Because Bungie loves me. Or rather, because they love that I love playing their game. It is a very strange and cyclical conversation, convoluted and confusing even to me.
Bungie is directly responsible for me purchasing the original X-Box, because I wanted to be able to get online and play Halo 2 with my friends. I’ve played every Halo game released for the consoles, including Halo Wars. Which wasn’t Bungie, but was still interesting. I read one of the novels, because I appreciate a fleshed out back-story. And of course, I’m playing Reach.
I hadn’t planned on writing on the subject of Halo, but I suppose it was bound to come up. I love Bungie for this reason here. For those of you too lazy or disinterested to follow the link, Bungie released a playlist update. Bungie loves their community, they aim to please their most rabid, devoted fans. And for that, I love them. Because they want to make their multiplayer matchmaking accessible and enjoyable. You have choice over your abilities, your appearance, what game styles you play, what maps you play, what game types you play. You still have to want to play, and if you haven’t played Halo before, I doubt I could sell you on it now.
The days before Xbox Live were a frightening landscape for multiplayer. Your choices were hosted servers, clans and Everquest. Or somebody set up a LAN with Quake 2 in the high school computer lab. Now all of a sudden, anybody with high-speed internet connection and a Live account can play Halo with people across the country. I’m not going to go on the Call of Duty rant like I want to, because annoying gamers are a whole separate post. My friend Justin has a great one, in fact. You can read it here.
So now Bungie has made a game that can evolve based on community interest and support. We have the magnificent level editor of Forge World, a brilliant campaign that will soon get matchmaking, Firefight and your standard multiplayer fragfests. Add to that the Daily and Weekly Challenges, bribing you with credits to customize your character and gain rank so that you’ll keep playing.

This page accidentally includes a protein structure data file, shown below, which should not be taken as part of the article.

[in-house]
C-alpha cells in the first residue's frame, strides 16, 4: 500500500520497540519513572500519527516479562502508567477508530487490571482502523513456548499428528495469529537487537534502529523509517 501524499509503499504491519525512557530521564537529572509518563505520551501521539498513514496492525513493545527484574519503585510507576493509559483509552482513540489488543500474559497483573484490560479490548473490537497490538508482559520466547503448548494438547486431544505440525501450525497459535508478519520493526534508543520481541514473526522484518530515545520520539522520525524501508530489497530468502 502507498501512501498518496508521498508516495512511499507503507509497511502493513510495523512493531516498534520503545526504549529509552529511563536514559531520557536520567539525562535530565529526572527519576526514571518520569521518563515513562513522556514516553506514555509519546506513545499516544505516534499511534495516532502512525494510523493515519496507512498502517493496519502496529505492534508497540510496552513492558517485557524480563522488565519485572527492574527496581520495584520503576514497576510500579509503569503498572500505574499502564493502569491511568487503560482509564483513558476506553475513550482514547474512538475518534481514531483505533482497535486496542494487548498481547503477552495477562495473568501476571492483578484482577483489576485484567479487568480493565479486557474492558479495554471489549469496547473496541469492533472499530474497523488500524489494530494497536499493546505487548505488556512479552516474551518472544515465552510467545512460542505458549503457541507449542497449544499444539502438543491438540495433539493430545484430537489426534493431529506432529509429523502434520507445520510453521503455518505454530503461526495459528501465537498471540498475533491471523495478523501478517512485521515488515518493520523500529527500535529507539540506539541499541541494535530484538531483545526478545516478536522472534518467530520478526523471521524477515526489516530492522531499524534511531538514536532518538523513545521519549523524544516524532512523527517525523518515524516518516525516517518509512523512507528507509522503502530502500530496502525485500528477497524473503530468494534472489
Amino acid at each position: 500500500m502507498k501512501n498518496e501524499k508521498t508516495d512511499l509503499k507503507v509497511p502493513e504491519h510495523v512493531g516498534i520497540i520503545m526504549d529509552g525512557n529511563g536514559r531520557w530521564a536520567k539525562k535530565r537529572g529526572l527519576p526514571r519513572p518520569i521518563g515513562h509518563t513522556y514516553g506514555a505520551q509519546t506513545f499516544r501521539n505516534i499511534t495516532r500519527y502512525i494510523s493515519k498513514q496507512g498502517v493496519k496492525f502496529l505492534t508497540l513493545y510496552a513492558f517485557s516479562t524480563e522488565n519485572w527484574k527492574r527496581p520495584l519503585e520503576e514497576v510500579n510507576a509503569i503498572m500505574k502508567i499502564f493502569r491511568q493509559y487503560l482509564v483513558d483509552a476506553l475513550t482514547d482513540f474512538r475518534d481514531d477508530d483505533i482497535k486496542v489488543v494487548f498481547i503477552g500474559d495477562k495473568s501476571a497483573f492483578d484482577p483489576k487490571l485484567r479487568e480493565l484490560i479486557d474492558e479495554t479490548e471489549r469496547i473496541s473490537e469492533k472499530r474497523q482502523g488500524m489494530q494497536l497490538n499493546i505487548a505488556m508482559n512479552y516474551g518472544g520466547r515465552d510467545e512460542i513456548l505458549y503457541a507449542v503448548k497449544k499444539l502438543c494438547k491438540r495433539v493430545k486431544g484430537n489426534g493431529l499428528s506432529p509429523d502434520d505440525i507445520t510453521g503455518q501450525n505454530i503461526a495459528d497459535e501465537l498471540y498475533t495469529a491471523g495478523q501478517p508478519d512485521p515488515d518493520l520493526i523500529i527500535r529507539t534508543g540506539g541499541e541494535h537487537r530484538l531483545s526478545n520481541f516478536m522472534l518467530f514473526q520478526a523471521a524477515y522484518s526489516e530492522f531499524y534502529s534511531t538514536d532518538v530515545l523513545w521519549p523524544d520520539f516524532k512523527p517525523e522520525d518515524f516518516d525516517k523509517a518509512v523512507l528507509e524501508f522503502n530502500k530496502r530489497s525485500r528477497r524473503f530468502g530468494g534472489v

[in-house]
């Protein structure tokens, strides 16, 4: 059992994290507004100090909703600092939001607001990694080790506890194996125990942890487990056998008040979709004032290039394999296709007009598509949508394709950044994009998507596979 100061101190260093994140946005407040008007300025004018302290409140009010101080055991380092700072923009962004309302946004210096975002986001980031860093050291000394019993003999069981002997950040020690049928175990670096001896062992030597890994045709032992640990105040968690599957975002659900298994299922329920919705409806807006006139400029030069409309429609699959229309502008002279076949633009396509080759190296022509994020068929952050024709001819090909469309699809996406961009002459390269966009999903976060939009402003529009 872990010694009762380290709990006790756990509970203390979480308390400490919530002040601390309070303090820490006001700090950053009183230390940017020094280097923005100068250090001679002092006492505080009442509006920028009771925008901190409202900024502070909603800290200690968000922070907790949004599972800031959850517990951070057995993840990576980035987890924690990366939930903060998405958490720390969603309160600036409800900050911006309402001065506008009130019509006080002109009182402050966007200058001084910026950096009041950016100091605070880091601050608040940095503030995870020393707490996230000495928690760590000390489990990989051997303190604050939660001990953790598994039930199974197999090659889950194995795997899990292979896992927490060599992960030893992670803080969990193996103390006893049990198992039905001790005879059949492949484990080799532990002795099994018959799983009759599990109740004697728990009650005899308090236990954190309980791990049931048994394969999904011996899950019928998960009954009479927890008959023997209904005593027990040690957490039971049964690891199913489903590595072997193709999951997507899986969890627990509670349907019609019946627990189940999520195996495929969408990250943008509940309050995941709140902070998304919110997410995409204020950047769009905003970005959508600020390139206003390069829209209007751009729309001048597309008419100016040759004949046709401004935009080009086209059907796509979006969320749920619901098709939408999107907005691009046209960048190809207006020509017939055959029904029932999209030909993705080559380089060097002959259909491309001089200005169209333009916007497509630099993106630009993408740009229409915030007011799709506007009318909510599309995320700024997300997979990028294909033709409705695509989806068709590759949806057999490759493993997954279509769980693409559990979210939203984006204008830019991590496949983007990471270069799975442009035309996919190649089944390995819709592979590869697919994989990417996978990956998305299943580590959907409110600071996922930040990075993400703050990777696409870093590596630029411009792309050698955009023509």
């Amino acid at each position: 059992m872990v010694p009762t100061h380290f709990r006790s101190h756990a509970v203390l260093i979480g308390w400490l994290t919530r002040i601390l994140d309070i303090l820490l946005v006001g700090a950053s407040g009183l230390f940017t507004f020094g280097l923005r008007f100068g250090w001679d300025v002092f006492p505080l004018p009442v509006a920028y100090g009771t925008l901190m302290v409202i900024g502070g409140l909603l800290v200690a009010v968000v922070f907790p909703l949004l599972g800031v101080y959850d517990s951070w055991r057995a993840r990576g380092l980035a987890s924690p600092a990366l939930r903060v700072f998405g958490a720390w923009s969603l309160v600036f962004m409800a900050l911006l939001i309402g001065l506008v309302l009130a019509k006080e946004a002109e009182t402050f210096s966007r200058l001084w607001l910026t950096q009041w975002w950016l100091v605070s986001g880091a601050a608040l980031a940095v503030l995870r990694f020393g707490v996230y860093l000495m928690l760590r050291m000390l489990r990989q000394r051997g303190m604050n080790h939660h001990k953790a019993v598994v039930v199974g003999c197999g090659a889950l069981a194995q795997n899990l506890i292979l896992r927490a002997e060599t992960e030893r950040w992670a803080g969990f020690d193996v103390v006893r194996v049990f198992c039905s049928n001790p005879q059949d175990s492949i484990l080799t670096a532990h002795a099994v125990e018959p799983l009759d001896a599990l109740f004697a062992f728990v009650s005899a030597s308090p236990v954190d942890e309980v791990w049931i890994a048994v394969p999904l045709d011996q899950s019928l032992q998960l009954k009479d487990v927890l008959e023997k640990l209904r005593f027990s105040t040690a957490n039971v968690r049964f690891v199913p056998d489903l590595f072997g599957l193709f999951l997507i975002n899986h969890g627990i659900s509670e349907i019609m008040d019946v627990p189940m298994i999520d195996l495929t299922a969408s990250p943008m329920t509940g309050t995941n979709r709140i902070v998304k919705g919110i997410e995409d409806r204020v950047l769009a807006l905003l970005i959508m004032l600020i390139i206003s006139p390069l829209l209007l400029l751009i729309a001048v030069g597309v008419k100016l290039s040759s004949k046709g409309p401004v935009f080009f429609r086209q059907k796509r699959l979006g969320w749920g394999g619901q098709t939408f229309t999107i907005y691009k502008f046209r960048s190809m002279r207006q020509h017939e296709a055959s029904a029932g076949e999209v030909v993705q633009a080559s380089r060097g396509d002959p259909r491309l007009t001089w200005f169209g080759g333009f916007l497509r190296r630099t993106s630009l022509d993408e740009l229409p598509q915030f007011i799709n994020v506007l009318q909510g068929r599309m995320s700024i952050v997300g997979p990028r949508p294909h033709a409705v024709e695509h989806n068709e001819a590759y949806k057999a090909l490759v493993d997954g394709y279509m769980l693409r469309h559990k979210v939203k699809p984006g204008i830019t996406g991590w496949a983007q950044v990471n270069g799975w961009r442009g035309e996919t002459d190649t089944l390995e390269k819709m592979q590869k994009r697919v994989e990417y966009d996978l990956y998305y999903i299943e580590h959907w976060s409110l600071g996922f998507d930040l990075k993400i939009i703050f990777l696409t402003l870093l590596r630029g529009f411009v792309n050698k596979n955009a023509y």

And Bungie constantly dares the competition to keep up. Sure, make all the arguments you want for Call of Duty, the leveling mechanic with weapons and perks. Bungie’s leveling mechanic is empty, a placebo. You don’t get anything. I mean you do, but the things you get won’t make you a better gamer. They won’t get you the best assault rifle with the perfect scope, or a nuclear bomb to help you win. Everybody is equal in Halo, with the exception of skill. It’s a good day when I get 10 kills in a free-for-all.
But I come back for more, in the end. Sure, because my friends play. I can play video games with old friends like we used to. Or new friends that I don’t get to see very often. It’s the nerd social network, and it has been since you had to stop moving to type your trash talking into a special box on screen. I’m done lavishing attention on this game. If you play, read the update. My gamer tag is Jack Corbae. I’ll close you out with some videos of Bungie Bloopers.